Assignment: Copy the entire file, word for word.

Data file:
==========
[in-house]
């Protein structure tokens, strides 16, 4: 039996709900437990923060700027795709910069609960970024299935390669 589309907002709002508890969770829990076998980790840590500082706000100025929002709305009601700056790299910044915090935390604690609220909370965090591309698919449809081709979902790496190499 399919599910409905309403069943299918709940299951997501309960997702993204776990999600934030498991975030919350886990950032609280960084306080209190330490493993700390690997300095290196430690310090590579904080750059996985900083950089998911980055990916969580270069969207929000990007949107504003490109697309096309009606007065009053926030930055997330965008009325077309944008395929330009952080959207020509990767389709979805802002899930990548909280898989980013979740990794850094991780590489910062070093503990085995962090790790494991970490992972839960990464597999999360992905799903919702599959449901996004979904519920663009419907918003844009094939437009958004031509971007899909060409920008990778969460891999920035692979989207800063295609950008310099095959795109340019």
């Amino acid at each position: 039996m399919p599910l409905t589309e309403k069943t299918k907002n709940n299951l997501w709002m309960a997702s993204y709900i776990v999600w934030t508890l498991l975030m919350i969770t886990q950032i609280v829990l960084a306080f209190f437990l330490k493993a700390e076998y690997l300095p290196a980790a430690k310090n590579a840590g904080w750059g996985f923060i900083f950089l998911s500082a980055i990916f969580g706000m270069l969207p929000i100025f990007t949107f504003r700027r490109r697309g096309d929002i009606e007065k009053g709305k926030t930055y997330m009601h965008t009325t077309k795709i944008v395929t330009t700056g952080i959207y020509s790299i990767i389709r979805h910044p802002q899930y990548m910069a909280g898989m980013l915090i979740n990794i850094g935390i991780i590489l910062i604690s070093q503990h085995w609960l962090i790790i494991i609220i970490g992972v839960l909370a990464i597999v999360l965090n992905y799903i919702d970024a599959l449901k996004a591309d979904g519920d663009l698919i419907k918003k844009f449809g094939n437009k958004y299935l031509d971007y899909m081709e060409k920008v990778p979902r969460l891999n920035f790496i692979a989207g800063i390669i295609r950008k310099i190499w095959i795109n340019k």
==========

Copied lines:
[in-house]
């Protein structure tokens, strides 16, 4: 039996709900437990923060700027795709910069609960970024299935390669 589309907002709002508890969770829990076998980790840590500082706000100025929002709305009601700056790299910044915090935390604690609220909370965090591309698919449809081709979902790496190499 399919599910409905309403069943299918709940299951997501309960997702993204776990999600934030498991975030919350886990950032609280960084306080209190330490493993700390690997300095290196430690310090590579904080750059996985900083950089998911980055990916969580270069969207929000990007949107504003490109697309096309009606007065009053926030930055997330965008009325077309944008395929330009952080959207020509990767389709979805802002899930990548909280898989980013979740990794850094991780590489910062070093503990085995962090790790494991970490992972839960990464597999999360992905799903919702599959449901996004979904519920663009419907918003844009094939437009958004031509971007899909060409920008990778969460891999920035692979989207800063295609950008310099095959795109340019």
């Amino acid at each position: 039996m399919p599910l409905t589309e309403k069943t299918k907002n709940n299951l997501w709002m309960a997702s993204y709900i776990v999600w934030t508890l498991l975030m919350i969770t886990q950032i609280v829990l960084a306080f209190f437990l330490k493993a700390e076998y690997l300095p290196a980790a430690k310090n590579a840590g904080w750059g996985f923060i900083f950089l998911s500082a980055i990916f969580g706000m270069l969207p929000i100025f990007t949107f504003r700027r490109r697309g096309d929002i009606e007065k009053g709305k926030t930055y997330m009601h965008t009325t077309k795709i944008v395929t330009t700056g952080i959207y020509s790299i990767i389709r979805h910044p802002q899930y990548m910069a909280g898989m980013l915090i979740n990794i850094g935390i991780i590489l910062i604690s070093q503990h085995w609960l962090i790790i494991i609220i970490g992972v839960l909370a990464i597999v999360l965090n992905y799903i919702d970024a599959l449901k996004a591309d979904g519920d663009l698919i419907k918003k844009f449809g094939n437009k958004y299935l031509d971007y899909m081709e060409k920008v990778p979902r969460l891999n920035f790496i692979a989207g800063i390669i295609r950008k310099i190499w095959i795109n340019k």